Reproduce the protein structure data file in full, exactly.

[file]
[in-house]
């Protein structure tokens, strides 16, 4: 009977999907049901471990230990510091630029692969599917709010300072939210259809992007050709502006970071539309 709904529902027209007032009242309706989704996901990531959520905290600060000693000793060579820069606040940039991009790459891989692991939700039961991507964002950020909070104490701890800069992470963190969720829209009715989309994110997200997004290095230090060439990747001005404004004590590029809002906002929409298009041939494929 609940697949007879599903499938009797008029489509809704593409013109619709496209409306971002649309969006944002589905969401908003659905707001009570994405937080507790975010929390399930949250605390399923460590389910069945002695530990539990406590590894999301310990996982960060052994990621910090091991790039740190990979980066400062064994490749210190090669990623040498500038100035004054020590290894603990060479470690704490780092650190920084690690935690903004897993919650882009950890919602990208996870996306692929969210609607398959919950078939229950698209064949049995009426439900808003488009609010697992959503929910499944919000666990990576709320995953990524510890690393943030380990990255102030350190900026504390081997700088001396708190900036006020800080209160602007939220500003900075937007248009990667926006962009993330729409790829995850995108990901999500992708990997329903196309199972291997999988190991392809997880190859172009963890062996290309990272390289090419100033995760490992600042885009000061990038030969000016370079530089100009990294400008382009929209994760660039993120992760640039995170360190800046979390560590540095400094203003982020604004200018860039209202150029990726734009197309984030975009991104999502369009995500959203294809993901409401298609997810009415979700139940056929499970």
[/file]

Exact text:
[in-house]
């Protein structure tokens, strides 16, 4: 009977999907049901471990230990510091630029692969599917709010300072939210259809992007050709502006970071539309 709904529902027209007032009242309706989704996901990531959520905290600060000693000793060579820069606040940039991009790459891989692991939700039961991507964002950020909070104490701890800069992470963190969720829209009715989309994110997200997004290095230090060439990747001005404004004590590029809002906002929409298009041939494929 609940697949007879599903499938009797008029489509809704593409013109619709496209409306971002649309969006944002589905969401908003659905707001009570994405937080507790975010929390399930949250605390399923460590389910069945002695530990539990406590590894999301310990996982960060052994990621910090091991790039740190990979980066400062064994490749210190090669990623040498500038100035004054020590290894603990060479470690704490780092650190920084690690935690903004897993919650882009950890919602990208996870996306692929969210609607398959919950078939229950698209064949049995009426439900808003488009609010697992959503929910499944919000666990990576709320995953990524510890690393943030380990990255102030350190900026504390081997700088001396708190900036006020800080209160602007939220500003900075937007248009990667926006962009993330729409790829995850995108990901999500992708990997329903196309199972291997999988190991392809997880190859172009963890062996290309990272390289090419100033995760490992600042885009000061990038030969000016370079530089100009990294400008382009929209994760660039993120992760640039995170360190800046979390560590540095400094203003982020604004200018860039209202150029990726734009197309984030975009991104999502369009995500959203294809993901409401298609997810009415979700139940056929499970």